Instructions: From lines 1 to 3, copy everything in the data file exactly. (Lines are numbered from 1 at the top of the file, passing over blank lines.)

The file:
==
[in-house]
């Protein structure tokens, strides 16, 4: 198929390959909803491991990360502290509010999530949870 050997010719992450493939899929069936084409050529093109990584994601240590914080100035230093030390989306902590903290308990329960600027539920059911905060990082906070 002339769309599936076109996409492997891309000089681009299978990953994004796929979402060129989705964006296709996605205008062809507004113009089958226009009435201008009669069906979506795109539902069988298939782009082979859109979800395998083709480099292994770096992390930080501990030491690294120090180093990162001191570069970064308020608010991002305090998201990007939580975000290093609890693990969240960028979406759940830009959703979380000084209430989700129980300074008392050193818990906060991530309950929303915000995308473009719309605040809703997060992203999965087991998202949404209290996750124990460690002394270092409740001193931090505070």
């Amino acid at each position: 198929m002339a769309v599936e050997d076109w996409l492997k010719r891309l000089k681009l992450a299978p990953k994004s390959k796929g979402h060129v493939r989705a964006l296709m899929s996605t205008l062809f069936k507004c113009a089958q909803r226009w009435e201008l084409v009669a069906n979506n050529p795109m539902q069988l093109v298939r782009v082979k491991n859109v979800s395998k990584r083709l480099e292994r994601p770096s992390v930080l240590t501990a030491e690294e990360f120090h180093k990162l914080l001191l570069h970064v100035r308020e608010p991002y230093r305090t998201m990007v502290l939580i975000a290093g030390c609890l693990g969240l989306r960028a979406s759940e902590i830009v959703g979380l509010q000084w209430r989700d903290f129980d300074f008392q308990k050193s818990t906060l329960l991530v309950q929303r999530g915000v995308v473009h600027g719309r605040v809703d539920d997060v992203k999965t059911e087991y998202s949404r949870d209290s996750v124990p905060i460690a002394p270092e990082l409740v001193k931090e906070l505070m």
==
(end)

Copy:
[in-house]
């Protein structure tokens, strides 16, 4: 198929390959909803491991990360502290509010999530949870 050997010719992450493939899929069936084409050529093109990584994601240590914080100035230093030390989306902590903290308990329960600027539920059911905060990082906070 002339769309599936076109996409492997891309000089681009299978990953994004796929979402060129989705964006296709996605205008062809507004113009089958226009009435201008009669069906979506795109539902069988298939782009082979859109979800395998083709480099292994770096992390930080501990030491690294120090180093990162001191570069970064308020608010991002305090998201990007939580975000290093609890693990969240960028979406759940830009959703979380000084209430989700129980300074008392050193818990906060991530309950929303915000995308473009719309605040809703997060992203999965087991998202949404209290996750124990460690002394270092409740001193931090505070």
């Amino acid at each position: 198929m002339a769309v599936e050997d076109w996409l492997k010719r891309l000089k681009l992450a299978p990953k994004s390959k796929g979402h060129v493939r989705a964006l296709m899929s996605t205008l062809f069936k507004c113009a089958q909803r226009w009435e201008l084409v009669a069906n979506n050529p795109m539902q069988l093109v298939r782009v082979k491991n859109v979800s395998k990584r083709l480099e292994r994601p770096s992390v930080l240590t501990a030491e690294e990360f120090h180093k990162l914080l001191l570069h970064v100035r308020e608010p991002y230093r305090t998201m990007v502290l939580i975000a290093g030390c609890l693990g969240l989306r960028a979406s759940e902590i830009v959703g979380l509010q000084w209430r989700d903290f129980d300074f008392q308990k050193s818990t906060l329960l991530v309950q929303r999530g915000v995308v473009h600027g719309r605040v809703d539920d997060v992203k999965t059911e087991y998202s949404r949870d209290s996750v124990p905060i460690a002394p270092e990082l409740v001193k931090e906070l505070m």